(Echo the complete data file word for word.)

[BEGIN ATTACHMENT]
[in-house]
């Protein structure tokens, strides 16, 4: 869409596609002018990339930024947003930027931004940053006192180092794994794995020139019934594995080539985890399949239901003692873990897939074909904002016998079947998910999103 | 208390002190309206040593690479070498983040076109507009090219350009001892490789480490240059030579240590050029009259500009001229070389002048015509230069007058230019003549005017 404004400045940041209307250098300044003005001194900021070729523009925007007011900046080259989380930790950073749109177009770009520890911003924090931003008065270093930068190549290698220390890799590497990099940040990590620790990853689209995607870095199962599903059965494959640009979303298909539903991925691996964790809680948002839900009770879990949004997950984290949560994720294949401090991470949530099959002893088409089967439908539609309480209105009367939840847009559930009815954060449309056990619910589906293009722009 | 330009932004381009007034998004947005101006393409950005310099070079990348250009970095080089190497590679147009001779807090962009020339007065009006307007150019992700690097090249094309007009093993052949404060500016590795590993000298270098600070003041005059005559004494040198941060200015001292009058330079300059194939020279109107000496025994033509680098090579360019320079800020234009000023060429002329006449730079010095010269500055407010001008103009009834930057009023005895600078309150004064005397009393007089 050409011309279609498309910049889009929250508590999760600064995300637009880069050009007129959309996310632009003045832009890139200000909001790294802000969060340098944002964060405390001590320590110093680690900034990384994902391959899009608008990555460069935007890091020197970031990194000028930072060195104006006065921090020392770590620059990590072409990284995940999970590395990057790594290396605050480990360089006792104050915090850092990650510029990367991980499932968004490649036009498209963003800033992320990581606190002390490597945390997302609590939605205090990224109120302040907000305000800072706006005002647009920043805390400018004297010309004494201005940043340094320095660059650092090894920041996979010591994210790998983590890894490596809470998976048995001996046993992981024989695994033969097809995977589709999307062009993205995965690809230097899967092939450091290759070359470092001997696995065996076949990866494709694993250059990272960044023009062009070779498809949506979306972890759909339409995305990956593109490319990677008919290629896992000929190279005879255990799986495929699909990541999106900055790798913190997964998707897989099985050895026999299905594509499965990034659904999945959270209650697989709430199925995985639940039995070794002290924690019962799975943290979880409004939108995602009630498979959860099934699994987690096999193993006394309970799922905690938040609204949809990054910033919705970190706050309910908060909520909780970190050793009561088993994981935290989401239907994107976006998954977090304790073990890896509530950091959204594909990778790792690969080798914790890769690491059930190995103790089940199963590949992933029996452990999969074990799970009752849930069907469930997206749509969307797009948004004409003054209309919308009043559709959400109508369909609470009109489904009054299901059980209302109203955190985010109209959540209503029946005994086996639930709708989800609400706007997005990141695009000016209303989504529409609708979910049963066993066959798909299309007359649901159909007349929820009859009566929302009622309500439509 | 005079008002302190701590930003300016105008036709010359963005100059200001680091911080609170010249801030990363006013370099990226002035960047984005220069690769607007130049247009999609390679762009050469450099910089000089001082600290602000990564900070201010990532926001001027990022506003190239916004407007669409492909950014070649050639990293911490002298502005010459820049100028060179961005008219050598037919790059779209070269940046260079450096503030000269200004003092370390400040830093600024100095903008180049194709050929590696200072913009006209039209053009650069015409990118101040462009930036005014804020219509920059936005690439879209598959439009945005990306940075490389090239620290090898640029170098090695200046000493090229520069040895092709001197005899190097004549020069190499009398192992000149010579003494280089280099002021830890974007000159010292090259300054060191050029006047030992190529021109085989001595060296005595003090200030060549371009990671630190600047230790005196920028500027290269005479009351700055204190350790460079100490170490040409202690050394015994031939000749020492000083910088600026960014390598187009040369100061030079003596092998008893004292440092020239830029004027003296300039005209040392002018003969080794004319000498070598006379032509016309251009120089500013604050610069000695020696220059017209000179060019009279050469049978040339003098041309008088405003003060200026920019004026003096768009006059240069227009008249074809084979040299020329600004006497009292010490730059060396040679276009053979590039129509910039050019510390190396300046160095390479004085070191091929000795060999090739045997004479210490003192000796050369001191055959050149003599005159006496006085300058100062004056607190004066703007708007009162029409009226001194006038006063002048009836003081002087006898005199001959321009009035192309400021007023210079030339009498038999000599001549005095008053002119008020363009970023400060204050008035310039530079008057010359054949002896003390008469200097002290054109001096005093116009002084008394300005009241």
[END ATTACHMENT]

[in-house]
């Protein structure tokens, strides 16, 4: 869409596609002018990339930024947003930027931004940053006192180092794994794995020139019934594995080539985890399949239901003692873990897939074909904002016998079947998910999103 | 208390002190309206040593690479070498983040076109507009090219350009001892490789480490240059030579240590050029009259500009001229070389002048015509230069007058230019003549005017 404004400045940041209307250098300044003005001194900021070729523009925007007011900046080259989380930790950073749109177009770009520890911003924090931003008065270093930068190549290698220390890799590497990099940040990590620790990853689209995607870095199962599903059965494959640009979303298909539903991925691996964790809680948002839900009770879990949004997950984290949560994720294949401090991470949530099959002893088409089967439908539609309480209105009367939840847009559930009815954060449309056990619910589906293009722009 | 330009932004381009007034998004947005101006393409950005310099070079990348250009970095080089190497590679147009001779807090962009020339007065009006307007150019992700690097090249094309007009093993052949404060500016590795590993000298270098600070003041005059005559004494040198941060200015001292009058330079300059194939020279109107000496025994033509680098090579360019320079800020234009000023060429002329006449730079010095010269500055407010001008103009009834930057009023005895600078309150004064005397009393007089 050409011309279609498309910049889009929250508590999760600064995300637009880069050009007129959309996310632009003045832009890139200000909001790294802000969060340098944002964060405390001590320590110093680690900034990384994902391959899009608008990555460069935007890091020197970031990194000028930072060195104006006065921090020392770590620059990590072409990284995940999970590395990057790594290396605050480990360089006792104050915090850092990650510029990367991980499932968004490649036009498209963003800033992320990581606190002390490597945390997302609590939605205090990224109120302040907000305000800072706006005002647009920043805390400018004297010309004494201005940043340094320095660059650092090894920041996979010591994210790998983590890894490596809470998976048995001996046993992981024989695994033969097809995977589709999307062009993205995965690809230097899967092939450091290759070359470092001997696995065996076949990866494709694993250059990272960044023009062009070779498809949506979306972890759909339409995305990956593109490319990677008919290629896992000929190279005879255990799986495929699909990541999106900055790798913190997964998707897989099985050895026999299905594509499965990034659904999945959270209650697989709430199925995985639940039995070794002290924690019962799975943290979880409004939108995602009630498979959860099934699994987690096999193993006394309970799922905690938040609204949809990054910033919705970190706050309910908060909520909780970190050793009561088993994981935290989401239907994107976006998954977090304790073990890896509530950091959204594909990778790792690969080798914790890769690491059930190995103790089940199963590949992933029996452990999969074990799970009752849930069907469930997206749509969307797009948004004409003054209309919308009043559709959400109508369909609470009109489904009054299901059980209302109203955190985010109209959540209503029946005994086996639930709708989800609400706007997005990141695009000016209303989504529409609708979910049963066993066959798909299309007359649901159909007349929820009859009566929302009622309500439509 | 005079008002302190701590930003300016105008036709010359963005100059200001680091911080609170010249801030990363006013370099990226002035960047984005220069690769607007130049247009999609390679762009050469450099910089000089001082600290602000990564900070201010990532926001001027990022506003190239916004407007669409492909950014070649050639990293911490002298502005010459820049100028060179961005008219050598037919790059779209070269940046260079450096503030000269200004003092370390400040830093600024100095903008180049194709050929590696200072913009006209039209053009650069015409990118101040462009930036005014804020219509920059936005690439879209598959439009945005990306940075490389090239620290090898640029170098090695200046000493090229520069040895092709001197005899190097004549020069190499009398192992000149010579003494280089280099002021830890974007000159010292090259300054060191050029006047030992190529021109085989001595060296005595003090200030060549371009990671630190600047230790005196920028500027290269005479009351700055204190350790460079100490170490040409202690050394015994031939000749020492000083910088600026960014390598187009040369100061030079003596092998008893004292440092020239830029004027003296300039005209040392002018003969080794004319000498070598006379032509016309251009120089500013604050610069000695020696220059017209000179060019009279050469049978040339003098041309008088405003003060200026920019004026003096768009006059240069227009008249074809084979040299020329600004006497009292010490730059060396040679276009053979590039129509910039050019510390190396300046160095390479004085070191091929000795060999090739045997004479210490003192000796050369001191055959050149003599005159006496006085300058100062004056607190004066703007708007009162029409009226001194006038006063002048009836003081002087006898005199001959321009009035192309400021007023210079030339009498038999000599001549005095008053002119008020363009970023400060204050008035310039530079008057010359054949002896003390008469200097002290054109001096005093116009002084008394300005009241």